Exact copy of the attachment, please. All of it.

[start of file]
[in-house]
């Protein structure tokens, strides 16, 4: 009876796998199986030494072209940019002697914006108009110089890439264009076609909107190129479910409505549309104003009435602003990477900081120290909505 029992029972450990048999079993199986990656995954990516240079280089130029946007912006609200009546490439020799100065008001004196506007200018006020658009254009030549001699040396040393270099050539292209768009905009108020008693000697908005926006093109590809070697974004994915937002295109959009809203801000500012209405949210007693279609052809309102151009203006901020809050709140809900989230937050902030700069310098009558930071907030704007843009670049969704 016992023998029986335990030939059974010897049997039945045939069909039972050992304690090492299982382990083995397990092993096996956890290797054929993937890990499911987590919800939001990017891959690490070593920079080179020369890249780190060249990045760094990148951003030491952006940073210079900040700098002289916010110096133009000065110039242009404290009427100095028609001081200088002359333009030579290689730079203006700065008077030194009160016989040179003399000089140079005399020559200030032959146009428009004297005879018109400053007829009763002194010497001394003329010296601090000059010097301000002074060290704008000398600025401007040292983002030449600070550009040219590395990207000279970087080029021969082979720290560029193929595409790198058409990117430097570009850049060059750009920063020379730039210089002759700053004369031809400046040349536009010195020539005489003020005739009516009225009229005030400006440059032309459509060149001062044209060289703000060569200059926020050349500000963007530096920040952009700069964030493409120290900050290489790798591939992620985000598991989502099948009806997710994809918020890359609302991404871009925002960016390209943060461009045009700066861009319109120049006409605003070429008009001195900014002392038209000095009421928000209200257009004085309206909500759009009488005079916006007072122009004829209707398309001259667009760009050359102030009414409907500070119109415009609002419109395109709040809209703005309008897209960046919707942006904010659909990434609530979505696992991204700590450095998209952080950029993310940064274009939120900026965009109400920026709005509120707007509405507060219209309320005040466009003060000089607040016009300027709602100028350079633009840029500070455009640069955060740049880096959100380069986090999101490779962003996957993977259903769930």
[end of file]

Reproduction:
[in-house]
């Protein structure tokens, strides 16, 4: 009876796998199986030494072209940019002697914006108009110089890439264009076609909107190129479910409505549309104003009435602003990477900081120290909505 029992029972450990048999079993199986990656995954990516240079280089130029946007912006609200009546490439020799100065008001004196506007200018006020658009254009030549001699040396040393270099050539292209768009905009108020008693000697908005926006093109590809070697974004994915937002295109959009809203801000500012209405949210007693279609052809309102151009203006901020809050709140809900989230937050902030700069310098009558930071907030704007843009670049969704 016992023998029986335990030939059974010897049997039945045939069909039972050992304690090492299982382990083995397990092993096996956890290797054929993937890990499911987590919800939001990017891959690490070593920079080179020369890249780190060249990045760094990148951003030491952006940073210079900040700098002289916010110096133009000065110039242009404290009427100095028609001081200088002359333009030579290689730079203006700065008077030194009160016989040179003399000089140079005399020559200030032959146009428009004297005879018109400053007829009763002194010497001394003329010296601090000059010097301000002074060290704008000398600025401007040292983002030449600070550009040219590395990207000279970087080029021969082979720290560029193929595409790198058409990117430097570009850049060059750009920063020379730039210089002759700053004369031809400046040349536009010195020539005489003020005739009516009225009229005030400006440059032309459509060149001062044209060289703000060569200059926020050349500000963007530096920040952009700069964030493409120290900050290489790798591939992620985000598991989502099948009806997710994809918020890359609302991404871009925002960016390209943060461009045009700066861009319109120049006409605003070429008009001195900014002392038209000095009421928000209200257009004085309206909500759009009488005079916006007072122009004829209707398309001259667009760009050359102030009414409907500070119109415009609002419109395109709040809209703005309008897209960046919707942006904010659909990434609530979505696992991204700590450095998209952080950029993310940064274009939120900026965009109400920026709005509120707007509405507060219209309320005040466009003060000089607040016009300027709602100028350079633009840029500070455009640069955060740049880096959100380069986090999101490779962003996957993977259903769930």